The 2012 London Olympics torch run has visited Cornwall, Wales, and Northern Ireland, as well as a few English towns and cities. Now, in its fourth week, the relay winds its way through Scotland, from Glasgow to the remote Shetland Islands, Edinburgh to Aberdeen.
OurAmazingPlanet will be taking you on a sight-seeing journey along with the torch week-by-week until the beginning of the Games of the XXX Olympiad, which runs from July 27 through Aug. 12, 2012. Here, we travel along the route for week 4 and see some of the most amazing sites that Scotland has to offer. Make sure to come back to see where the torch goes next!
(See sights along the torch route from last week. Pictured above is the torch held aloft at the Giant's Causeway in Northern Ireland on Day 17.)
Setting off from Glasgow the torch will pass by the Antonine Wall the mark of the ancient Roman frontier in Scotland near the towns of Bearsden and Clydebank.
The wall was a turf rampart about 10 feet (3 meters high) fronted by a deep ditch; it stretched for 37 miles (60 kilometers) across the narrowest part of Great Britain, from modern Bo'ness, on the Firth of Forth, to Old Kilpatrick, on the River Clyde. Forts linked by a road called the Military Way were stationed along the wall about every 2 miles (3 km).
It was built by the Roman Army circa 142 AD on the orders of the Emperor Antoninus Pius, and then abandoned about two decades later when the Romans retreated back to Hadrian's Wall further south. While it was occupied, it was the most northerly frontier of the Roman Empire.
Distance slabs marked points along the wall and they and other important Roman artifacts have been uncovered along its length.
The wall was inscribed as a UNESCO World Heritage Site in 2008.
As the torch goes up into the Scottish Highlands, it will pass by the legendary Loch Ness, known for the mythical creature that supposedly lives there, the Loch Ness Monster.
Nessie was first reported in 1933, and since then many locals and tourists have claimed to see something in the cold, deep water. Plenty of dubious photographers and videos since then have purported to prove of Nessie's existence, but hard evidence of her existence has yet to surface.
But there are plenty of other sights along the shores of Loch Ness, the second-largest loch in Scotland, including Urquhart Castle.
Urquhart was once one of Scotland's largest castles, though now only its ruins remain. It had a 500-year history as a medieval fortress and witnessed many bloody conflicts. It figured prominently in the Scottish bid for independence in the 14th century and came under control of Robert the Bruce when he became King of Scots. The castle met its demise in 1692 as the last soldiers to leave it blew it up and it fell into ruins.
The views from the battlements of Grant Tower are supposed to be spectacular.
From the mainland of Scotland, the torch will travel to the country's offshore islands, starting with the Orkney Islands.
On the Bay of Skaill on the west of Mainland, the largest of the Orkney Islands, sits the Neolithic settlement of Skara Brae, the best preserved group of prehistoric houses in western Europe. The site dates from about 5,000 years ago, making it older than Stonehenge and the Great Pyramids.
The site was uncovered by a storm in 1850 and today is part of the Heart of Neolithic Orkney World Heritage Site. It features the remains of stone houses and an ancient midden, or trash heap. The houses were linked by covered passageways and each one consisted of a single room that had "fitted" stone furniture such as dressers and beds.
Excavations there have uncovered gaming dice, jewelry, tools and carved objected, which can be seen at the site's visitor center.
Life in the village appears to have ended around 2,500 B.C., though what happened to the settlement is unknown.
Other nearby sites on Orkney, such as Maeshowe Chambered Cairn, a Neolithic burial chamber, are also part of the World Heritage site. The Cairn also shows the influence of the Vikings on the islands: In the mid-12th century, they broke into the gravesite and carved graffiti runes.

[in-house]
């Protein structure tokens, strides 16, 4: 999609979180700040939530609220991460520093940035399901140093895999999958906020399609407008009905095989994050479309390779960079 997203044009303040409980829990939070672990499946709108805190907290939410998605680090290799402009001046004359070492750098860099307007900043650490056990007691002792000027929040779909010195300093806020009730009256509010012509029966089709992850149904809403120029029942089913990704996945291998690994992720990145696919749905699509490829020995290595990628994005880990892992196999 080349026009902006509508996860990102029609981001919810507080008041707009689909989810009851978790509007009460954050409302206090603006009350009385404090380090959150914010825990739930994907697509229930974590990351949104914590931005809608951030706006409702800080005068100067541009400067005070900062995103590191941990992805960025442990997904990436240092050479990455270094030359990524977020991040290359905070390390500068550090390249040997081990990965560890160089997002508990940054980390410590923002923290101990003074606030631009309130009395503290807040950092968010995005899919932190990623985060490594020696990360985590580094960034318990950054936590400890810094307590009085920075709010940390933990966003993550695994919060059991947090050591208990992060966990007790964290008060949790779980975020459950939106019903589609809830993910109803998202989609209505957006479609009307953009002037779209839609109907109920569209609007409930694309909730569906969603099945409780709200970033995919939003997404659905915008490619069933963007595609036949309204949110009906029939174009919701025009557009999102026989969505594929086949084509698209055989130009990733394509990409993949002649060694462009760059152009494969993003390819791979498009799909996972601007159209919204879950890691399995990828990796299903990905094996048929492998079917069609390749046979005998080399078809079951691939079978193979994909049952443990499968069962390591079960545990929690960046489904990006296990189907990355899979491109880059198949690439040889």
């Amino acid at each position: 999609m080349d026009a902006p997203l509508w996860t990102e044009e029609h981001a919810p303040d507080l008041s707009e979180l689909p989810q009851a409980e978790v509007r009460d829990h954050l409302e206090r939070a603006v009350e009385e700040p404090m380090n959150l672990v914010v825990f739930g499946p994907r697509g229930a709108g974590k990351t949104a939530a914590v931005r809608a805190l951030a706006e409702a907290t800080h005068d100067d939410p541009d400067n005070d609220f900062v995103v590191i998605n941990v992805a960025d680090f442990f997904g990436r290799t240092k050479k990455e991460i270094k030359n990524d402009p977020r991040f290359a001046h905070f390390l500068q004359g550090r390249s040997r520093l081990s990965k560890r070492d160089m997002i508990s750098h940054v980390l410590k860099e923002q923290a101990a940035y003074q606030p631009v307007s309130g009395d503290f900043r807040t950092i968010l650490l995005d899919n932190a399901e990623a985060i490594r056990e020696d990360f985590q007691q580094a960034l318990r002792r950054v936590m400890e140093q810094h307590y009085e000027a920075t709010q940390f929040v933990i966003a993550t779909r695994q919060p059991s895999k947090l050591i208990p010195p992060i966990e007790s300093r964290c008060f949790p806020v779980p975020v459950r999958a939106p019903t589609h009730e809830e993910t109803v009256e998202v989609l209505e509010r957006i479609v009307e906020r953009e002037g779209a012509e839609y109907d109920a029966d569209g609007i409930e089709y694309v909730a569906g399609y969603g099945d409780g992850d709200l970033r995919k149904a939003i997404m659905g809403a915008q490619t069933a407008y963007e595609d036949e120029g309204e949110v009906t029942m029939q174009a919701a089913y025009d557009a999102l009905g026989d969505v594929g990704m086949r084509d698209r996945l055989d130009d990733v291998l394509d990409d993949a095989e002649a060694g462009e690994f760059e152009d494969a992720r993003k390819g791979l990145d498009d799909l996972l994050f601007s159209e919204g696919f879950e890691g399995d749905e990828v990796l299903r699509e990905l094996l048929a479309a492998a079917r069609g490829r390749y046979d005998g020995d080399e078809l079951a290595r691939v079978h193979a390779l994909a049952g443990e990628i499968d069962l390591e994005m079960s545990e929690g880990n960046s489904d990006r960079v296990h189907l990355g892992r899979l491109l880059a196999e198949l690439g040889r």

Some 50 miles (80 kilometers) to the northeast of the Orkney Islands, the torch will visit the Shetland Islands.
On the southern tip of Mainland, the largest of the islands, sits the Jarlshof Prehistoric and Norse Settlement, which has a record of more than 4,000 years of human settlement.
The site was also revealed by the action of a storm, just like Skara Brae, and contains late-Neolithic houses, a Bronze Age village, a Norse longhouse and a broch, a type of round, stone tower. So-called wheelhouses (because their roofs were supported by radial structures like the spokes in a wheel) are evidence of the occupation of the site by the Picts, Scotland's oldest indigenous people. Vikings from Norway settled there in the 9th century, and the Shetlands reflect a mix of Norse and Scottish cultural influences.
Before heading back to Great Britain, the torch will stop on the Isle of Lewis, part of the Outer Hebrides.
At the village of Arnol is The Blackhouse, a traditional, fully furnished, Lewis thatched house that was the residence of a Hebridean crofting family and is preserved almost exactly as they left it in 1966 when they moved out.
Arnol has been a settlement for more than 2,000 years, though the houses today have only been in their current position for about 100 years.
The blackhouse, following Hebridean tradition, was a residence for animals as well as people the added residents actually helped keep the house warm.
The peat fire in the house isn't allowed to go out to this day, and the smell is pungent at the site.
No trip through Scotland would be complete without a wee dram, and the Olympic torch will pass through one of the main whisky producing regions of Speyside, which lies along the River Spey.
The name whisky evolved from the Gaelic Uisghe Beatha, meaning "water of life," and the spirit takes on the characteristics of its local environment. The single malt whiskies produced in Speyside are known for being particularly smooth, a characteristic attributed to the clear spring water of the area and the crisp Highland air.
The Malt Whisky Trail takes visitors to the distilleries of Speyside, including Glenfiddich, The Glenlivet, and Strathisla (pictured above).
Balmoral Castle is famous for being the Scottish home of the Royal Family. The estate was purchased by Queen Victoria in 1852 and a new building was built under the supervision of her consort, Prince Albert. Queen Victoria laid the corner stone of the building on Sept. 28, 1853.